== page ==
All About Celebrating a New Year

Posted on: December 31st, 2012 by bobmorris

New YearFor years, I have wondered about the origin of what has become an international celebration of the arrival of a new year. So I went surfing and found the material that follows, provided by Wilstar.com to which I am grateful.

To read the complete article, please click here.

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“Happy New Year!” That greeting will be said and heard for at least the first couple of weeks of 2013 as a new year gets under way. But the day celebrated as New Year’s Day in modern America was not always January 1.

Ancient New Years

The celebration of the new year is the oldest of all holidays. It was first observed in ancient Babylon about 4000 years ago. In the years around 2000 BC, the Babylonian New Year began with the first New Moon (actually the first visible crescent) after the Vernal Equinox (first day of spring).

The beginning of spring is a logical time to start a new year. After all, it is the season of rebirth, of planting new crops, and of blossoming. January 1, on the other hand, has no astronomical nor agricultural significance. It is purely arbitrary.

The Babylonian new year celebration lasted for eleven days. Each day had its own particular mode of celebration, but it is safe to say that modern New Year’s Eve festivities pale in comparison.

The Romans continued to observe the new year in late March, but their calendar was continually tampered with by various emperors so that the calendar soon became out of synchronization with the sun.

In order to set the calendar right, the Roman senate, in 153 BC, declared January 1 to be the beginning of the new year. But tampering continued until Julius Caesar, in 46 BC, established what has come to be known as the Julian Calendar. It again established January 1 as the new year. But in order to synchronize the calendar with the sun, Caesar had to let the previous year drag on for 445 days.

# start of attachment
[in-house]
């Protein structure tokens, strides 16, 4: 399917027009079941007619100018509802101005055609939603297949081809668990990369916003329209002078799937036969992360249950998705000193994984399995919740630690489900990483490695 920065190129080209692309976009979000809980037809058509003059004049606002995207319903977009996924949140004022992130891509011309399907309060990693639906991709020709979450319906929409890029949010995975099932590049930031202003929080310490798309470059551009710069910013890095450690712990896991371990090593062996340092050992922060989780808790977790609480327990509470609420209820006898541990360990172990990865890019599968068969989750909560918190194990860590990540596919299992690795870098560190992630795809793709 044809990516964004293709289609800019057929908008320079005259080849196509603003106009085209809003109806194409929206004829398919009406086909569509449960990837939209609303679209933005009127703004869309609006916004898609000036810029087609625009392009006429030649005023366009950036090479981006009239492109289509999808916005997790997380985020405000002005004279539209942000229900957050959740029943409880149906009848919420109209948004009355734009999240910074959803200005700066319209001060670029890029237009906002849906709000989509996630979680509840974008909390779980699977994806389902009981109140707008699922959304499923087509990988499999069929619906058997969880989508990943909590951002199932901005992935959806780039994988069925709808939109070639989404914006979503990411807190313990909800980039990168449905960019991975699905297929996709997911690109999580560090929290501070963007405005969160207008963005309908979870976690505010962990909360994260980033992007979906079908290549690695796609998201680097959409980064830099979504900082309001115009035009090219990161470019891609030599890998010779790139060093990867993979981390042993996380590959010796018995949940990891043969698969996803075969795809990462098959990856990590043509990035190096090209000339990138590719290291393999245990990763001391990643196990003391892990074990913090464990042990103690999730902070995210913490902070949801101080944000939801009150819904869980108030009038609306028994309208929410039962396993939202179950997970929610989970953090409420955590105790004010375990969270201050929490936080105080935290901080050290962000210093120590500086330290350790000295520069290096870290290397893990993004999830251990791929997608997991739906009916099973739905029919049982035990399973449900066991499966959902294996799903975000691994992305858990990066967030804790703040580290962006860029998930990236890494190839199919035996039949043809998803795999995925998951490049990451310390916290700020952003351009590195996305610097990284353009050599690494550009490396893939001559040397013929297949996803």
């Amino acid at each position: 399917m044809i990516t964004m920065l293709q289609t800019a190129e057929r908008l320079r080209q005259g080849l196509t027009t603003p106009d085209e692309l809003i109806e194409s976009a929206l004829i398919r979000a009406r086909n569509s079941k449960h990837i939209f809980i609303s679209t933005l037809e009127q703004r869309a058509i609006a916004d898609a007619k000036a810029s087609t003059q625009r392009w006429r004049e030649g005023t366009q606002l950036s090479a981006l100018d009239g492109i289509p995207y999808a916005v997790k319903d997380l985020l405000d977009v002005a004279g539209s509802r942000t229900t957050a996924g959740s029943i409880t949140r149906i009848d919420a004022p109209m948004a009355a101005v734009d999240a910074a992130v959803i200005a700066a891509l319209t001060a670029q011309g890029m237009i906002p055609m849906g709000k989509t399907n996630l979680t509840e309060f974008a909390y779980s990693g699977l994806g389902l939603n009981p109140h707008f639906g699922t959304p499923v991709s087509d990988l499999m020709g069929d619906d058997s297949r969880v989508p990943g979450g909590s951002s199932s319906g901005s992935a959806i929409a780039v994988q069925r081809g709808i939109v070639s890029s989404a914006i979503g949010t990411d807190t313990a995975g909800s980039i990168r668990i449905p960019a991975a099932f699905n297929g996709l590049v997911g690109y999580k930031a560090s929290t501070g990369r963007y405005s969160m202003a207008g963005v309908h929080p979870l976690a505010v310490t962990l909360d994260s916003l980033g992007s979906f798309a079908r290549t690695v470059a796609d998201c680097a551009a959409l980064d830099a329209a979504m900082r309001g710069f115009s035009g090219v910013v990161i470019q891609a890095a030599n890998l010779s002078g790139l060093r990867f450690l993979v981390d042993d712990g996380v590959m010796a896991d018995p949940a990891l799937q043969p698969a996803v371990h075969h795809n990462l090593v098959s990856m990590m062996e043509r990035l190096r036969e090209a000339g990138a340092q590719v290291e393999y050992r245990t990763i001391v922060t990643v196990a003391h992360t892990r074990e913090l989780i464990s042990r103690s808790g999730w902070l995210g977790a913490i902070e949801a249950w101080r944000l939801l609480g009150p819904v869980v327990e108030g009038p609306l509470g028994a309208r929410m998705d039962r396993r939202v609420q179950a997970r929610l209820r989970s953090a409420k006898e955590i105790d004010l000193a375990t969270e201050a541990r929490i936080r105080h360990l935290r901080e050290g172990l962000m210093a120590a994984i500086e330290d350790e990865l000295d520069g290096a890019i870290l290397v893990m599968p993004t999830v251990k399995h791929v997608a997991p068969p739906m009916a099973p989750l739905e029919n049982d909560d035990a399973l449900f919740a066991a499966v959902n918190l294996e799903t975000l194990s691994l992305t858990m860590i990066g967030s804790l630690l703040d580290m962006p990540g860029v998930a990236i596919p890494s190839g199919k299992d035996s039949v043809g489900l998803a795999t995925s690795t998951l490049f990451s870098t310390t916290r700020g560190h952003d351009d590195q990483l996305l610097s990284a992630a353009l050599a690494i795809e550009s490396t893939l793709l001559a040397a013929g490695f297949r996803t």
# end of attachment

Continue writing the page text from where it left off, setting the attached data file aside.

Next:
The Church’s View of New Year Celebrations

Although in the first centuries AD the Romans continued celebrating the new year, the early Catholic Church condemned the festivities as paganism. But as Christianity became more widespread, the early church began having its own religious observances concurrently with many of the pagan celebrations, and New Year’s Day was no different. New Years is still observed as the Feast of Christ’s Circumcision by some denominations.

During the Middle Ages, the Church remained opposed to celebrating New Years. January 1 has been celebrated as a holiday by Western nations for only about the past 400 years.

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To read the complete article, please click here.

According to Jerry Wilson, its founder and proprietor, “Wilstar.com is an informational Web site devoted to various interests, including holiday history, nutrition, and modern culture. There is no pornography here, but there are some adult-interest items, especially in the Over Coffee section and on my blog.

“This is an extensive Web site containing a variety of topics, both fun and educational. This includes, of course, a Science page. My blog focuses mainly on my desire to see religion, all religion, eliminated from the face of the earth and for all human beings to finally understand that it is through them, humanity, that progress is made. No diety need apply.”

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